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The Impact of Presidential Party on Stock Returns Thumbnail

The Impact of Presidential Party on Stock Returns

In this episode of Friends Talk Financial Planning, Bridget and I discuss the impact of presidential politics on the stock market. We delve into the three best and three worst presidencies in terms of stock returns and explore the surprising party affiliations behind them. Using historical data and charts, we uncover some interesting trends and draw conclusions about the influence of presidents on the stock market. We debunk common assumptions and shed light on the complex relationship between politics and investing. 

  Bridget: We've got an election coming up and people are curious about which party leads to better stock returns. We've got some information and we're going to talk about the three best presidents and the three worst presidents and how much party affiliation really impacts the stock market. You. 

   Hi. I'm Bridget Sullivan Mermel, and I've got a fee-only financial planning practice in Chicago, Illinois.

    John: And I'm John Scherer. I've got a fee-only financial planning practice in Middleton, Wisconsin. Before we dig into presidential politics and its effect on the stock market, I want to remind everybody to hit that subscribe button. It helps other people find this information on YouTube. And with that, I'm interested to hear the information. You've been doing a lot of homework on this, Bridget. Tell me who to vote for, so that the stock market goes way up and everybody's happy. 

    Bridget: Well, I can tell you who to vote for, but let’s stick to the topic. The worst president for the stock market and I think people could probably figure it out, was Herbert Hoover. Right at the beginning of the Great Depression, he was at -30.8%. Yikes!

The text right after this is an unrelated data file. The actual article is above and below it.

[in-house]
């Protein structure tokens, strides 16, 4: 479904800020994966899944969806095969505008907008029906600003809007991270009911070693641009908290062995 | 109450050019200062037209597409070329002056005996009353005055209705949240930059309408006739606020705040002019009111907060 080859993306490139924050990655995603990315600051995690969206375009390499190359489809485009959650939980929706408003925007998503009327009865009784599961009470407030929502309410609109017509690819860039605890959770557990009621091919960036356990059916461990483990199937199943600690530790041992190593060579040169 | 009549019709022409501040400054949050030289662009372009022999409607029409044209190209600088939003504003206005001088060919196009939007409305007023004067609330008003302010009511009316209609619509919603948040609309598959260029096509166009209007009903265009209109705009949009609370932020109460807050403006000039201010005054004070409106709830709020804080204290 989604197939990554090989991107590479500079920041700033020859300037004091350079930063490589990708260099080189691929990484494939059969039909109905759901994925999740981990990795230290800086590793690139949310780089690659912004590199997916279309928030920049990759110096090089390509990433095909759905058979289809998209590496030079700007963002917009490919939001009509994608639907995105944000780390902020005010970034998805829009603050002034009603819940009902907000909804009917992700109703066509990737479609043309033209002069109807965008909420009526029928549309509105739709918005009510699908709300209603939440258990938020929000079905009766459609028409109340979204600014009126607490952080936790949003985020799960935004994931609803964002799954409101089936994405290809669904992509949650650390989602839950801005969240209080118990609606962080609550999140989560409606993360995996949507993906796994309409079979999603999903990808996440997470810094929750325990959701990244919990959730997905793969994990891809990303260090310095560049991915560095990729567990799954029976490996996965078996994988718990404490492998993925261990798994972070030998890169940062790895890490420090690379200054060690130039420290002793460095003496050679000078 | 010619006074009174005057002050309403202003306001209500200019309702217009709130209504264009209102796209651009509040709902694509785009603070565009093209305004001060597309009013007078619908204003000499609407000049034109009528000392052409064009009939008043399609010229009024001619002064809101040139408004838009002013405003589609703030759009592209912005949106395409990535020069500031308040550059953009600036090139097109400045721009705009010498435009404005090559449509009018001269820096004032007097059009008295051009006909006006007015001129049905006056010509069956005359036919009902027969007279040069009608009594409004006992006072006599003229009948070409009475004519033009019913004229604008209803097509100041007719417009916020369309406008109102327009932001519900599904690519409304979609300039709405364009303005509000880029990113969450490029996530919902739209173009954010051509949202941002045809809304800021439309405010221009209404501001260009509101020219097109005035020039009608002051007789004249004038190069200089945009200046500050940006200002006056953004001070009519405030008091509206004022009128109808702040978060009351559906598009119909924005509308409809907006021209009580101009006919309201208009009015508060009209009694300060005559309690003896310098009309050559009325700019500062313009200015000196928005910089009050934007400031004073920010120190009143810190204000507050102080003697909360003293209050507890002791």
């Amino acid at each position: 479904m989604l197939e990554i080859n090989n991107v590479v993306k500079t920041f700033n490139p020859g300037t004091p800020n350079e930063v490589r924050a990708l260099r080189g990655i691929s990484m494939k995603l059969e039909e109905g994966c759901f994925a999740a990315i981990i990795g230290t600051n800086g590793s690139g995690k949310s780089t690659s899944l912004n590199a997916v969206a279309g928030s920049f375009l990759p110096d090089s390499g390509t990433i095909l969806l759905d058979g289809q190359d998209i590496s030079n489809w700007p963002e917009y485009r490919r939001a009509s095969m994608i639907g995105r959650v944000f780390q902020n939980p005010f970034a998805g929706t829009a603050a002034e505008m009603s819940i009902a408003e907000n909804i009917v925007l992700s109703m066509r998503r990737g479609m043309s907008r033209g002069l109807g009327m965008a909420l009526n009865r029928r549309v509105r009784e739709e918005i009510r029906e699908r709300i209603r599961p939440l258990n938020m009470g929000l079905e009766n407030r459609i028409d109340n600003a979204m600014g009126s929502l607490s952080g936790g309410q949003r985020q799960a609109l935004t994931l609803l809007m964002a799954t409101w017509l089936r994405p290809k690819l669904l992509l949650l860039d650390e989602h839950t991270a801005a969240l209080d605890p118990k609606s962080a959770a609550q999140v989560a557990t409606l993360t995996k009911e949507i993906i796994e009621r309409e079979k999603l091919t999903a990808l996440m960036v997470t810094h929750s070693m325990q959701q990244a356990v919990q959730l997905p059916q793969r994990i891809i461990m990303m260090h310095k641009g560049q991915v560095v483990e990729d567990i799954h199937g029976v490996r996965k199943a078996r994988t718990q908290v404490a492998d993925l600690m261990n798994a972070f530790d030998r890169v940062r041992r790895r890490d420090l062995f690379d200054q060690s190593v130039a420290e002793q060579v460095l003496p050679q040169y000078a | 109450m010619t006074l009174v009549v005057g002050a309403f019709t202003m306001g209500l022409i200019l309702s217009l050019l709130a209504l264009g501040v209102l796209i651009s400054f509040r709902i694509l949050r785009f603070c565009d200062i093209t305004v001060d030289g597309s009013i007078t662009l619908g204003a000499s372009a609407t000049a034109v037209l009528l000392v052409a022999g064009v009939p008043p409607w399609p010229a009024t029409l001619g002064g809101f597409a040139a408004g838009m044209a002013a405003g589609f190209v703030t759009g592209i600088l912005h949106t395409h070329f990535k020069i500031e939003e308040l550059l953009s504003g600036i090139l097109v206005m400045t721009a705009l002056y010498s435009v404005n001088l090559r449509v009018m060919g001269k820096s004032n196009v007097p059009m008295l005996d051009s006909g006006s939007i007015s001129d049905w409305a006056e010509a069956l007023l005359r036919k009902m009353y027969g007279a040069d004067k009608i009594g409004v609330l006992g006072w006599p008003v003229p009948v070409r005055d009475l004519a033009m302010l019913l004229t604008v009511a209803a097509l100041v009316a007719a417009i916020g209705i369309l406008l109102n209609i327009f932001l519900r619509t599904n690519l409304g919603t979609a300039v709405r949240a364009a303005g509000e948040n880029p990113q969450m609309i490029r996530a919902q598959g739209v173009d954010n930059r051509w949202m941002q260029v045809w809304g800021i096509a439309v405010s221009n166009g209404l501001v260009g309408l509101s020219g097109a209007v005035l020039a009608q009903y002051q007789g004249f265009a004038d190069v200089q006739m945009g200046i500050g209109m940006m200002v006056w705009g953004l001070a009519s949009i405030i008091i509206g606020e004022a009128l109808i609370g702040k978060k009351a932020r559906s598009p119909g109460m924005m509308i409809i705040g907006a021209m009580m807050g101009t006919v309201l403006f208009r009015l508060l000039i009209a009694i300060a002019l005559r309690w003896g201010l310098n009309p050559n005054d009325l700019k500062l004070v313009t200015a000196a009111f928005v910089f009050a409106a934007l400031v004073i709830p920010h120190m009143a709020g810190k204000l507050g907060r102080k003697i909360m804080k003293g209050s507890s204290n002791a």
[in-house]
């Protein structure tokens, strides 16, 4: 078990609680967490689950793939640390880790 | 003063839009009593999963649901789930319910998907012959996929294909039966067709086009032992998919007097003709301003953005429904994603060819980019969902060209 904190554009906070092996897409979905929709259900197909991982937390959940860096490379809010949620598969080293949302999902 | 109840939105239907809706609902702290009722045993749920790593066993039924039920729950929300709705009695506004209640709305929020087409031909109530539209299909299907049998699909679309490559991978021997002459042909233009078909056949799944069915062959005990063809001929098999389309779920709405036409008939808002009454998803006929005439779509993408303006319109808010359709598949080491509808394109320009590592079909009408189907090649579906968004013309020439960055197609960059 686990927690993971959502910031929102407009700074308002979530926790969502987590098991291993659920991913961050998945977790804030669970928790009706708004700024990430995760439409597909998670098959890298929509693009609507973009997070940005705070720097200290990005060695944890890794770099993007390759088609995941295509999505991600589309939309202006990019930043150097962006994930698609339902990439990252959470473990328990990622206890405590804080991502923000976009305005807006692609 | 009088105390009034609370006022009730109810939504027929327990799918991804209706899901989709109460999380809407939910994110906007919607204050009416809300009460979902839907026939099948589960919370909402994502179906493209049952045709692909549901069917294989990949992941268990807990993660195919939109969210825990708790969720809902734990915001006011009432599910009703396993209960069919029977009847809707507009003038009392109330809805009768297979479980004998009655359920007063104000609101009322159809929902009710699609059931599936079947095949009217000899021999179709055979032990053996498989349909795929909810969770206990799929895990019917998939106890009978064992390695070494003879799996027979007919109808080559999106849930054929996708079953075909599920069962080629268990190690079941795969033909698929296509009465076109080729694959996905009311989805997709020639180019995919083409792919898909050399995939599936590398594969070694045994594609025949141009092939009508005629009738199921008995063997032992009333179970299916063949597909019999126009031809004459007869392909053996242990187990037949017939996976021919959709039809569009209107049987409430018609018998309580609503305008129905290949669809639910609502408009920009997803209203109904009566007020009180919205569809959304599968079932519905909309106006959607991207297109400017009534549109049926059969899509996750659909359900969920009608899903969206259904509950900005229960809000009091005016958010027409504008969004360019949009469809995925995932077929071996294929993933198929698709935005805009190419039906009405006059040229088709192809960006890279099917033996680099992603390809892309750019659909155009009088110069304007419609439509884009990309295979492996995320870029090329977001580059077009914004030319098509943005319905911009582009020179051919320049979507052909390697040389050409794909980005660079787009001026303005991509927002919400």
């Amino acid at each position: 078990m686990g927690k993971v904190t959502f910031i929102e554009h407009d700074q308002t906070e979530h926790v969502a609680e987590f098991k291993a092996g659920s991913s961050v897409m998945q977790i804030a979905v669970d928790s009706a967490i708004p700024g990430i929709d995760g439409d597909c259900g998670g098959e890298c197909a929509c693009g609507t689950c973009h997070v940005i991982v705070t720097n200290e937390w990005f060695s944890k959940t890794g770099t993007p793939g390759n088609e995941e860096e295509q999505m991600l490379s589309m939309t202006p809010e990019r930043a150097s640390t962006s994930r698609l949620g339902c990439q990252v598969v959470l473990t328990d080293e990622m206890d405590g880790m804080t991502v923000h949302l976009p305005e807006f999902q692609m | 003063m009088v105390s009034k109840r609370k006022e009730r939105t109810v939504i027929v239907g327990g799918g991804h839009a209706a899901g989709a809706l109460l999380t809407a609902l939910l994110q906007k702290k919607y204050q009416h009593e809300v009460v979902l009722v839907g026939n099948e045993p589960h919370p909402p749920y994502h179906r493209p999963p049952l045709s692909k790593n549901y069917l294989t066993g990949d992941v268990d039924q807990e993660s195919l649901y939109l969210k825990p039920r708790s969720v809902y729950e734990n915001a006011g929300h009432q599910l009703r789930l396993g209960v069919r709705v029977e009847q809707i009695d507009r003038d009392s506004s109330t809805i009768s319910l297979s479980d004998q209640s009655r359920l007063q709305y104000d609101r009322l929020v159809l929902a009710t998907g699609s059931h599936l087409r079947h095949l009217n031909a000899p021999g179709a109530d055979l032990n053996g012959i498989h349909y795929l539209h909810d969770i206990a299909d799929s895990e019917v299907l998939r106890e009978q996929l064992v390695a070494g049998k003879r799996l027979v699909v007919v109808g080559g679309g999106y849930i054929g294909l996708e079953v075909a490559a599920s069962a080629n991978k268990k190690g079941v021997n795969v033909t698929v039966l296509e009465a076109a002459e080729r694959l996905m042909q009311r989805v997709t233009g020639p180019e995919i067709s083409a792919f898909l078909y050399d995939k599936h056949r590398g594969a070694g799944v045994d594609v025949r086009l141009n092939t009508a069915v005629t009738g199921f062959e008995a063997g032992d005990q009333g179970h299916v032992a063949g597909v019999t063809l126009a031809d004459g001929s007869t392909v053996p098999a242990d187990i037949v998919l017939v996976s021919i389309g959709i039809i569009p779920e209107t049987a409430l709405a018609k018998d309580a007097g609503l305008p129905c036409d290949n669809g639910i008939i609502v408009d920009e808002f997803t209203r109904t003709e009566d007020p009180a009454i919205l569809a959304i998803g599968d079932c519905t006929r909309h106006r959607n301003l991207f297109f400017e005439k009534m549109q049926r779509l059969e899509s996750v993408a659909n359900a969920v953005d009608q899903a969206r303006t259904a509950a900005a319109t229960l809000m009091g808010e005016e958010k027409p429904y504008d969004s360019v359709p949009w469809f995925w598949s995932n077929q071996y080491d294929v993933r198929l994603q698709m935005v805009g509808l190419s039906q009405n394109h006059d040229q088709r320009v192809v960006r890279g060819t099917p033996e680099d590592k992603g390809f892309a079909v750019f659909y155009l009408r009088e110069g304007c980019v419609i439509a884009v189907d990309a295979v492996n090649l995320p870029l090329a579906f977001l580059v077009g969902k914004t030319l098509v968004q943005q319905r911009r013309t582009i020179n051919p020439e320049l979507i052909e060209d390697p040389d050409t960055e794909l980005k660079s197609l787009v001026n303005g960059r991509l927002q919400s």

John:  And when we say worst, we're talking about how poorly the stock market did while that person was in office. 

    Bridget: Right. 

    John: That's what it is. And 30%, is that 30% per year? 

    Bridget: Yes! Ouch! We'll talk about that. So the guy before him was one of the top obviously and the next one after was FDR, and he was actually better than you would think because we often associate him with the Great Depression. 

    John: Yeah, right.  

    Bridget: It was going up for him because it went down so far during the Hoover administration. Okay next worst, which I don't think people would really expect, but I'm going to give him some slack, because remember Hoover was -30%, is George W. Bush. 

    John: Oh, yeah. 

    Bridget: A Republican with -5.6. 

    John: Yeah. 

    Bridget: He was hurt because the stock market took a big dive right before he got in. You might remember the fiscal crisis right at the end of his administration. So that hurt him.

    John: And right after he got in if I remember that right. He was president from 2000 to 2008, so the tech bubble was just starting to tip over when he took over. 

    Bridget: Yeah, so that gets to one of our conclusions. It's going to be that there are other forces going on here that presidents have no control over. Okay the third worst I'm going to skip over, but I'll mention him, is Grover Cleveland, and then the other one coming in at -3.9 is Nixon. He had a lot of inflation problems, similar to now but a lot worse. And they were trying a lot of different things, and he just had a lot of problems, so he probably wasn't focusing on the economy as much. But again, I don't even know if that matters. All right.

    John: What about all our Grover Cleveland fans? You skipped right over him.